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Forbidden City to reduce queueing time for visitors

Source:Global Times Published: 2014-2-24 22:58:02

China's Palace Museum, also known as the Forbidden City, is considering improving its ticketing system so visitors do not have to waste a lot of time queueing for entry, according to its curator.

Shan Jixiang, curator of Beijing's Palace Museum, said on Saturday at a seminar that the measure is, among others the museum is carrying out, to give visitors "more dignity."

Despite having an online booking system, the museum still sees floods of tourists jamming ticket windows and museum entry points during peak times such as the National Day holidays last year, with each visitor queueing for at least 30 minutes to buy a ticket, according to media reports.

Shan said the museum is aiming to reduce the waiting time to below 15 minutes, and it is considering selling tickets through ticket companies.

Shan said that the museum is seeking ideas from the public on varying the ticket prices for low seasons and high seasons.

In the meantime, Shan said that the museum would improve security checks. Even when 176,000 passed through in one day during the National Day season, no time was wasted on security checks and ticket checking, he said.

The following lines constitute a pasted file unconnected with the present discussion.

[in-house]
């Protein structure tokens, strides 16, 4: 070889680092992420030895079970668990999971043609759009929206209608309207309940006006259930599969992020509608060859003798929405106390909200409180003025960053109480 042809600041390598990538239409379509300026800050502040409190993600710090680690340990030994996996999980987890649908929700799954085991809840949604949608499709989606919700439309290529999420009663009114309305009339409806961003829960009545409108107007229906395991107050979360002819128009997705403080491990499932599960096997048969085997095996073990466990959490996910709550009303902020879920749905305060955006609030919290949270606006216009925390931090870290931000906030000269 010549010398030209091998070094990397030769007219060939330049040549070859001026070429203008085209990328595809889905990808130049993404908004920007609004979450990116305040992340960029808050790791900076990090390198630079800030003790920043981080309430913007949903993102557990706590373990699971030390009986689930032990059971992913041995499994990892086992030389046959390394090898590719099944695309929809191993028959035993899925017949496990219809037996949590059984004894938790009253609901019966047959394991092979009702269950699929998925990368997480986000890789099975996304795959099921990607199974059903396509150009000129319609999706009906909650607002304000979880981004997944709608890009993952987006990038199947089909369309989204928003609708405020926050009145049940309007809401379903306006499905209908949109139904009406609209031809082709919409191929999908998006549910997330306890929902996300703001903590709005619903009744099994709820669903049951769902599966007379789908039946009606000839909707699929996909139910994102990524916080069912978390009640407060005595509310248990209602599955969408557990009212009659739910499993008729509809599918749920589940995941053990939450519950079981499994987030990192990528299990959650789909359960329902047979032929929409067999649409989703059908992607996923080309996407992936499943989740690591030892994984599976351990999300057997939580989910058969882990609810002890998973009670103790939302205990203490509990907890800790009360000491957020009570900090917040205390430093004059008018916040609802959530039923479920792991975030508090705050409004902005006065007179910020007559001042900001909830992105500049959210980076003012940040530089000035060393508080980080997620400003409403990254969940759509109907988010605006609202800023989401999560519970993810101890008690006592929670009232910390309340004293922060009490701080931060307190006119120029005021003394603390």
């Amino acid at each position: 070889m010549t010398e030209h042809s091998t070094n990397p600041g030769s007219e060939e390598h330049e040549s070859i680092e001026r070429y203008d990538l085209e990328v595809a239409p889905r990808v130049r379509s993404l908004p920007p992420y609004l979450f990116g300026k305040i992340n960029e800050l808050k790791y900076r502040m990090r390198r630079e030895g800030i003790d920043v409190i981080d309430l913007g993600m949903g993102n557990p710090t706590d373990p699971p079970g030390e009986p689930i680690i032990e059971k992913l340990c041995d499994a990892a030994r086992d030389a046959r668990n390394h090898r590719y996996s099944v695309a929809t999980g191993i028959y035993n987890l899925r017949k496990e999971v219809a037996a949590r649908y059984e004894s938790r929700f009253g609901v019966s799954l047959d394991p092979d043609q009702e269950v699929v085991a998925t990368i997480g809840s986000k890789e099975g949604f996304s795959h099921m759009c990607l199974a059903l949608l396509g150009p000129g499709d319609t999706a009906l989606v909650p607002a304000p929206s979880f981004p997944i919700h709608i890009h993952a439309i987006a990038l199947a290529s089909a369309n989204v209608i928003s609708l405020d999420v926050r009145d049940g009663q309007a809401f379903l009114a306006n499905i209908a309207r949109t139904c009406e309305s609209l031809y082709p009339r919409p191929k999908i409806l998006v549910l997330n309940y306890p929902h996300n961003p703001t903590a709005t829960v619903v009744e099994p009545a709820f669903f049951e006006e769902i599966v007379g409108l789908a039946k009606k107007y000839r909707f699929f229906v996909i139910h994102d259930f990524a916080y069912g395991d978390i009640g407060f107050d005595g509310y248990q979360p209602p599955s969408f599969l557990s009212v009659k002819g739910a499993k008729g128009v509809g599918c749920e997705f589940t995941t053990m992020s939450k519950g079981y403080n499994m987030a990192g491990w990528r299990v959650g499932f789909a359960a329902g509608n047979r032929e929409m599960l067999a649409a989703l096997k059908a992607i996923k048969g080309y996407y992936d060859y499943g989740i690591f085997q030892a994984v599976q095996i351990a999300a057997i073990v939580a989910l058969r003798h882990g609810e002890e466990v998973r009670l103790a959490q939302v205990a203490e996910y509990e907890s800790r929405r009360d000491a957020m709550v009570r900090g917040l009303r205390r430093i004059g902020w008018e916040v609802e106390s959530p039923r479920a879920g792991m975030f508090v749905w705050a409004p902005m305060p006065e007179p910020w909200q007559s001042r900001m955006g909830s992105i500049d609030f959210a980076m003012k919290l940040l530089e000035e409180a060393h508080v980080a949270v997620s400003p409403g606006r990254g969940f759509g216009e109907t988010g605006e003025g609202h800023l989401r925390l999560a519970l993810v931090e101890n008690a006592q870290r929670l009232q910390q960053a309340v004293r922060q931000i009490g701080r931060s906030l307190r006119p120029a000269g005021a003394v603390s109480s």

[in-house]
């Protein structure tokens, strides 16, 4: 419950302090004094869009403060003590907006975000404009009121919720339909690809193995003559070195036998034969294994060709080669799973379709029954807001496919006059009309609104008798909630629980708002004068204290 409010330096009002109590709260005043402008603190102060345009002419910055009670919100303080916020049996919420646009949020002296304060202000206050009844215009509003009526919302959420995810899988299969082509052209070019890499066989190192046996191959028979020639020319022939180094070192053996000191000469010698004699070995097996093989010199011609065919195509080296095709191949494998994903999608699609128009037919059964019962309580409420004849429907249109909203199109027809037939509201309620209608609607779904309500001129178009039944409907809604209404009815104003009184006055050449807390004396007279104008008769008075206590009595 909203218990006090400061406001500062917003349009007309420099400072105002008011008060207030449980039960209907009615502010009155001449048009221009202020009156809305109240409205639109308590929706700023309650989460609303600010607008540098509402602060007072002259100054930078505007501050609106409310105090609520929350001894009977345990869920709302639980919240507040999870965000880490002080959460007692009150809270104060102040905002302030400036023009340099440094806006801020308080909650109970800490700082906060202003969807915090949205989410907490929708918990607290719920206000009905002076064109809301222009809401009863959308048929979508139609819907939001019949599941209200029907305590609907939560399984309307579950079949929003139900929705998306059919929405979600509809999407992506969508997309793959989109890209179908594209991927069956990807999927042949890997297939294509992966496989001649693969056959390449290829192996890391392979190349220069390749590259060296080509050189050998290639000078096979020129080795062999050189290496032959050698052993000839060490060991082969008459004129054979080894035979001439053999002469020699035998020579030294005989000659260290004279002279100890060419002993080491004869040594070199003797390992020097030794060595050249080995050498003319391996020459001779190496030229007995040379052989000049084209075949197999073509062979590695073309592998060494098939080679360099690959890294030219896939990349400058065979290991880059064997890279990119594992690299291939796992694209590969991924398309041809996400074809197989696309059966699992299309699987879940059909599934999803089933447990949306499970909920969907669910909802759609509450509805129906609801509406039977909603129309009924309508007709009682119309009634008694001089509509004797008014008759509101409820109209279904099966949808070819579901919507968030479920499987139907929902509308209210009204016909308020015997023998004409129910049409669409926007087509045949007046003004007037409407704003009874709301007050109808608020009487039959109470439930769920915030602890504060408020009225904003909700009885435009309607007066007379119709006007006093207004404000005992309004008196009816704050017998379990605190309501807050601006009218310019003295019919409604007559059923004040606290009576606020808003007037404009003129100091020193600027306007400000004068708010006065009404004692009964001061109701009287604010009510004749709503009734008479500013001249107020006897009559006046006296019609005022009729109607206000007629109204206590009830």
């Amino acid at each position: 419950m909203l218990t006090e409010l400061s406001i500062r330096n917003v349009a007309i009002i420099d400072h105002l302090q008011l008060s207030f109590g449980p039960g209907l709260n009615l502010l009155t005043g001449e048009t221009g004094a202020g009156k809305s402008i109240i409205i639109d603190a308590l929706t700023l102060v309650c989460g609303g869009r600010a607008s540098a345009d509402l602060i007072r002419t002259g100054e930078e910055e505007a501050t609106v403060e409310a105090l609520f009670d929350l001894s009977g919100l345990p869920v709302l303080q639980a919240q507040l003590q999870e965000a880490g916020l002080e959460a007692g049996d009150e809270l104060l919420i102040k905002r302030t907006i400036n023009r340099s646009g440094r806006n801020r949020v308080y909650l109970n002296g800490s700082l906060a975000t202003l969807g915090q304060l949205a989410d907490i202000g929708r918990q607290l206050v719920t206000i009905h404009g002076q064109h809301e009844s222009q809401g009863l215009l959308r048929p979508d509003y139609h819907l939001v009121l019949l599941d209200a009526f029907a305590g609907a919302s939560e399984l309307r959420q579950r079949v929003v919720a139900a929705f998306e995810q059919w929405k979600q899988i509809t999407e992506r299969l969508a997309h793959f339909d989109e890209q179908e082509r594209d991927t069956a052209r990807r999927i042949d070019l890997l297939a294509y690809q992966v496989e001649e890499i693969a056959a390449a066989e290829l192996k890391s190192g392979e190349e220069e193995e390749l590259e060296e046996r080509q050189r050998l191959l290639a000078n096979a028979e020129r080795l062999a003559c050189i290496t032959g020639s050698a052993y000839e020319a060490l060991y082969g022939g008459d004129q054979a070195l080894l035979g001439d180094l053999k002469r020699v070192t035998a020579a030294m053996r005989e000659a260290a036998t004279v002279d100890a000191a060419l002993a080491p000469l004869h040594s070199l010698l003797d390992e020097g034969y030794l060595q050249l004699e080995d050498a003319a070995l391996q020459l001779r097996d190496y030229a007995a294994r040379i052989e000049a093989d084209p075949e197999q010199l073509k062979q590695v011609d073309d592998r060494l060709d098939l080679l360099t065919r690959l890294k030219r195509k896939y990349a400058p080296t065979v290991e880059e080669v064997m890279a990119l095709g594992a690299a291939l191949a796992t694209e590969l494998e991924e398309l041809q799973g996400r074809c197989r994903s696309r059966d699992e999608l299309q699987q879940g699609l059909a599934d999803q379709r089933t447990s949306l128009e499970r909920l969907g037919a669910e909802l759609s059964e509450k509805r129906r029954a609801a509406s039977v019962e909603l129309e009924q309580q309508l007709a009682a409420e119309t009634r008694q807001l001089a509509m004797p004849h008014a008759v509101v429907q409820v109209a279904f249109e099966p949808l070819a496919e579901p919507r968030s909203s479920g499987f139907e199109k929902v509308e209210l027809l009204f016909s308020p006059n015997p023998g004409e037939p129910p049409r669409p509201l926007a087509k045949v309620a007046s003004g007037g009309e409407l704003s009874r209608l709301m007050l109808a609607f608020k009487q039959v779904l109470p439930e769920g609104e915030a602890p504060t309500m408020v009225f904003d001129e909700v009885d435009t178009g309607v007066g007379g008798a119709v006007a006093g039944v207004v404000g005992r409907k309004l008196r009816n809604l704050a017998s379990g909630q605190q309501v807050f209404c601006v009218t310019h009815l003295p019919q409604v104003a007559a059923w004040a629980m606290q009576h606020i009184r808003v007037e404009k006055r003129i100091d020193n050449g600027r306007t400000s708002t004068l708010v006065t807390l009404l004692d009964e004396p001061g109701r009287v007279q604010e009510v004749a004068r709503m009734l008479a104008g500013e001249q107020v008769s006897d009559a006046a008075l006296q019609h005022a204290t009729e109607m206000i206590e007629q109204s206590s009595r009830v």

The museum will also increase the number of toilets for women, providing three times as many when compared to those available to men.

Also, about 1,200 benches and chairs will be installed in the Forbidden City, so that tourists do not have to sit on the ground.

According to Shan, so far, only 52 percent of the Forbidden City is open to the public, and next year 65 percent will be available. By 2016, it will reach 76 percent.

Parts of the western part of the palace, known as the "women's world" because they were the living area for empresses and concubines, will be open to the public next year.

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